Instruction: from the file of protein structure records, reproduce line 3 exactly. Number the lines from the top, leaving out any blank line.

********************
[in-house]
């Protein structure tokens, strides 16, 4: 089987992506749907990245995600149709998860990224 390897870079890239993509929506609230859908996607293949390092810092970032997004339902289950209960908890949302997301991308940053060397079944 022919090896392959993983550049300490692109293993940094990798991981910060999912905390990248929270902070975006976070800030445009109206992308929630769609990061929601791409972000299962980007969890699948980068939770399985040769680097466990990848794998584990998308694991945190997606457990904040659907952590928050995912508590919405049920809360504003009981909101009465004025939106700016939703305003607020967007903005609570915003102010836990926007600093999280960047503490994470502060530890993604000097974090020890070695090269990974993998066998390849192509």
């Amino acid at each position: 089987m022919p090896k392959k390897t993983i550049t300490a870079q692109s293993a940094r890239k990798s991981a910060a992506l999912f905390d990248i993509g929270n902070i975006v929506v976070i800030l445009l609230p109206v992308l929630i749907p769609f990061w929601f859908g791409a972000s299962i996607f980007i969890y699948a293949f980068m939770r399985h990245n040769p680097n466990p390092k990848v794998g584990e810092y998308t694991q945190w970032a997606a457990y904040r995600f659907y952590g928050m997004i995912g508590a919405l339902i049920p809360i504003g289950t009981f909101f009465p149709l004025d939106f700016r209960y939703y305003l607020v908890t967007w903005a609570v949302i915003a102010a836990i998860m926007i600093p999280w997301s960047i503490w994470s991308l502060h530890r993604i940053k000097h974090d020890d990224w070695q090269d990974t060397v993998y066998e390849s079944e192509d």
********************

């Amino acid at each position: 089987m022919p090896k392959k390897t993983i550049t300490a870079q692109s293993a940094r890239k990798s991981a910060a992506l999912f905390d990248i993509g929270n902070i975006v929506v976070i800030l445009l609230p109206v992308l929630i749907p769609f990061w929601f859908g791409a972000s299962i996607f980007i969890y699948a293949f980068m939770r399985h990245n040769p680097n466990p390092k990848v794998g584990e810092y998308t694991q945190w970032a997606a457990y904040r995600f659907y952590g928050m997004i995912g508590a919405l339902i049920p809360i504003g289950t009981f909101f009465p149709l004025d939106f700016r209960y939703y305003l607020v908890t967007w903005a609570v949302i915003a102010a836990i998860m926007i600093p999280w997301s960047i503490w994470s991308l502060h530890r993604i940053k000097h974090d020890d990224w070695q090269d990974t060397v993998y066998e390849s079944e192509d």